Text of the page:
Attractive, portable, and easy to use, with clean sound reproduction, DSP processors that add new dimensions to the music, and surround sound that makes any pair of headphones into a capable home theater system, the Xonar U1 is an excellent product.
November 2007 Eric Hanson
Unless you’re prepared to lay out a significant chunk of change for a higher-end laptop with a brand-name sound card, chances are your mobile computing solution has the hardware to play sounds and music, but offers nothing particularly interesting: no equalizations options, no digital signal processing, and no surround sound. To put it in another context: you’ll have no problem playing the audio on your presentation, but won’t be able to make the DVD you’re watching truly immersive.
Solving the problem can be as simple as adding an external USB sound card, but the key is for that extra piece of equipment to be both feature-rich and lightweight so it’s easy to carry. Enter the ASUS Xonar U1 Audio Station, a USB sound module that weighs about two pounds and supports a whole group of digital processing features. Could it be the external sound card you need? Let’s find out.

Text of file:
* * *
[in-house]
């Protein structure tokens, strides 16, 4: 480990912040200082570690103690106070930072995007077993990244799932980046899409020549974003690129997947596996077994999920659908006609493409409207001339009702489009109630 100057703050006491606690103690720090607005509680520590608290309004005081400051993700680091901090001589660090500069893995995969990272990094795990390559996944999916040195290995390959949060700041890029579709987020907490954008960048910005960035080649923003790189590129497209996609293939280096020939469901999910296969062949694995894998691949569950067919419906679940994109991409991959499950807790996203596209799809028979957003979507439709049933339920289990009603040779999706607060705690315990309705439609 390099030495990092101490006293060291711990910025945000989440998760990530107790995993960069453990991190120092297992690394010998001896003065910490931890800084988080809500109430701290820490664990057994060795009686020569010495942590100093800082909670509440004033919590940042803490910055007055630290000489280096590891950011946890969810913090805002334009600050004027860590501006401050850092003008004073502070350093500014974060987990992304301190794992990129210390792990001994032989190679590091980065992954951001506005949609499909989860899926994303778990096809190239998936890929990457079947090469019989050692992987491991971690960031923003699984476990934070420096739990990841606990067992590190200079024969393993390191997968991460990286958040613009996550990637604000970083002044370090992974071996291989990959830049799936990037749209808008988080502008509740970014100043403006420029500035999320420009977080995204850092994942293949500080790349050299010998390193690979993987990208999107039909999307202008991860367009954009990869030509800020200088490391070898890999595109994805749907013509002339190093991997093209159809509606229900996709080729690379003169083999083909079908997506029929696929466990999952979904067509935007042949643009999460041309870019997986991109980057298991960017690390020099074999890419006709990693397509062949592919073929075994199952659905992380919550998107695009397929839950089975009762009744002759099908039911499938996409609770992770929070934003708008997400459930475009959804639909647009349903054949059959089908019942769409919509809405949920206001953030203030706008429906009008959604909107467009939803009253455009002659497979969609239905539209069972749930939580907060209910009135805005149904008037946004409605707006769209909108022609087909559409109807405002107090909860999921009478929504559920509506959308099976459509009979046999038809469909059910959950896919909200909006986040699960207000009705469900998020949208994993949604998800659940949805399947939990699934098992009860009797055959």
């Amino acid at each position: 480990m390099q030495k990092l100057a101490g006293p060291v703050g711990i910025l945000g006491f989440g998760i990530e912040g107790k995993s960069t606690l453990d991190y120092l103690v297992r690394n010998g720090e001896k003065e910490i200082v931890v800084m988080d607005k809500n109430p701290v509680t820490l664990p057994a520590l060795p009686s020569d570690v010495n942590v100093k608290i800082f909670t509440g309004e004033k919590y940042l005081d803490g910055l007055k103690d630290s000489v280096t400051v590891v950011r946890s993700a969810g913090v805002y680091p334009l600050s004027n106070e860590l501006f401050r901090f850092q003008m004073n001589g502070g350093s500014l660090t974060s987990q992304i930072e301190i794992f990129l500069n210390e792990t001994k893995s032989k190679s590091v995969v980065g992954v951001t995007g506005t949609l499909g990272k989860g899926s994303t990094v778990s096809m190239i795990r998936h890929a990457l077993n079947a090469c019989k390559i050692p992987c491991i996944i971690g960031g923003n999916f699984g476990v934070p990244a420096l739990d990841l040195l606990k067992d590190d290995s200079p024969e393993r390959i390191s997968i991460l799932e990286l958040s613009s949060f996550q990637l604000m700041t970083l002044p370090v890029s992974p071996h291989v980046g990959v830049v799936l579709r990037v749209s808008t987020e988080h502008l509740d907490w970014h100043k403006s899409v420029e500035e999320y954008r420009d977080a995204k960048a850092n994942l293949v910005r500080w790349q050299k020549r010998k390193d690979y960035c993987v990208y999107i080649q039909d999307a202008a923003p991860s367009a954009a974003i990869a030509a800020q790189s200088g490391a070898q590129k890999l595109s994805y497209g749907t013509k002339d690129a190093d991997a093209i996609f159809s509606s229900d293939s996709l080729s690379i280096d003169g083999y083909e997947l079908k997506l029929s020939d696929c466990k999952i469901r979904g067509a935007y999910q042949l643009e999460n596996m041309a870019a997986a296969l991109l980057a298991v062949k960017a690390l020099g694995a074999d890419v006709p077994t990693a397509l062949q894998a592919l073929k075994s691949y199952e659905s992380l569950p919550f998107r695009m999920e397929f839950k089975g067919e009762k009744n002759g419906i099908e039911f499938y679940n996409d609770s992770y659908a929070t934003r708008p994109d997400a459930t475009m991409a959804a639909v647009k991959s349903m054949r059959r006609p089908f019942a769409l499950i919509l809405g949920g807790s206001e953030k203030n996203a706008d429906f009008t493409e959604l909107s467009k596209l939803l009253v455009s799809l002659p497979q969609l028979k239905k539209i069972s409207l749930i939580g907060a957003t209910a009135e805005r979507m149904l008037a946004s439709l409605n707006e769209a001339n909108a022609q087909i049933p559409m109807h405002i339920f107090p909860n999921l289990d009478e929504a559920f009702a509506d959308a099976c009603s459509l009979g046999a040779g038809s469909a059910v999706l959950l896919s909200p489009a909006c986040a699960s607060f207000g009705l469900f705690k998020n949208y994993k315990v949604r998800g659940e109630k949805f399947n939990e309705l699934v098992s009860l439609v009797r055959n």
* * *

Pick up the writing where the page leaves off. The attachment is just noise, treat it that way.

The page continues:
The palm-sized Xonar U1 may be the most smartly compact design for a peripheral I’ve ever seen: pretty much every feature of the unit is not only in the right place but easy to figure out without much additional instruction. The module, which comes in six colors, looks like a drone out of Star Wars: the bottoms of two cones, stacked on top of each other. The top cone acts as a combination volume control and mute button.